Washington, June 30 : A new research led by scientists at the Medical Genetics Institute at Cedars-Sinai Medical Center has found that mutations in the TRPV4 gene lead to an inherited form of scoliosis.
The scientists indicated that the people who inherit this disorder, which is a type of brachyolmia, a skeletal dysplasia, have a shorter-than-average trunk, limbs and fingers and toes, and are affected by scoliosis, primarily in the lumbar vertebrae.
It is believed that mutations of the TRPV4 gene may cause increased calcium in the cells of the developing skeleton.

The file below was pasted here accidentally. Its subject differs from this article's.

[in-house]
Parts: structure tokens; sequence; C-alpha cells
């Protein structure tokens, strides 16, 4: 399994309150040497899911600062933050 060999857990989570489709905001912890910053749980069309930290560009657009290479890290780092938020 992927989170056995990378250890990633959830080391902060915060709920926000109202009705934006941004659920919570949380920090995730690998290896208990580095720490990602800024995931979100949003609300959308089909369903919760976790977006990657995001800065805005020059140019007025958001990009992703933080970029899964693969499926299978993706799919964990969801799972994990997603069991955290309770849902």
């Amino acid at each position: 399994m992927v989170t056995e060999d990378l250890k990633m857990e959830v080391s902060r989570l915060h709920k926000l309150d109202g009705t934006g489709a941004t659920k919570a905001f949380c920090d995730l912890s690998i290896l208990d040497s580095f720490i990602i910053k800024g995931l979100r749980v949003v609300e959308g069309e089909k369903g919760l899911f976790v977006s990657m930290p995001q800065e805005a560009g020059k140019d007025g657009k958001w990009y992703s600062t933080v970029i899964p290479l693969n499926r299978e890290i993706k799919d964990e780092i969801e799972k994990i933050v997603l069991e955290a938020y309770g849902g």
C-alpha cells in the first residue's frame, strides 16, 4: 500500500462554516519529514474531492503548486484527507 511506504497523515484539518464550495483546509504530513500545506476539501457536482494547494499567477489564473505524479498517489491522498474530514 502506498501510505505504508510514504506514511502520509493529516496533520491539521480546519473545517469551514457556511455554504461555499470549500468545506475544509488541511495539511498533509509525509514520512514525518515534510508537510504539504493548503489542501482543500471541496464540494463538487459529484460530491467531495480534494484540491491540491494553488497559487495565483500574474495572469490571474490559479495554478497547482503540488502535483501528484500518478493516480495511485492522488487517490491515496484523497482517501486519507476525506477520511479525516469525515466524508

While this is the first study to identify this mechanism as a contributor to skeletal dysplasias, the findings suggest that calcium channel balance is important in normal spine development.
Also, for skeletal abnormalities caused by TRPV4 gene mutations, the use of calcium channel inhibitors could represent a future approach to
The research was conducted by a multinational team led by scientists at the Medical Genetics Institute at Cedars-Sinai Medical Center.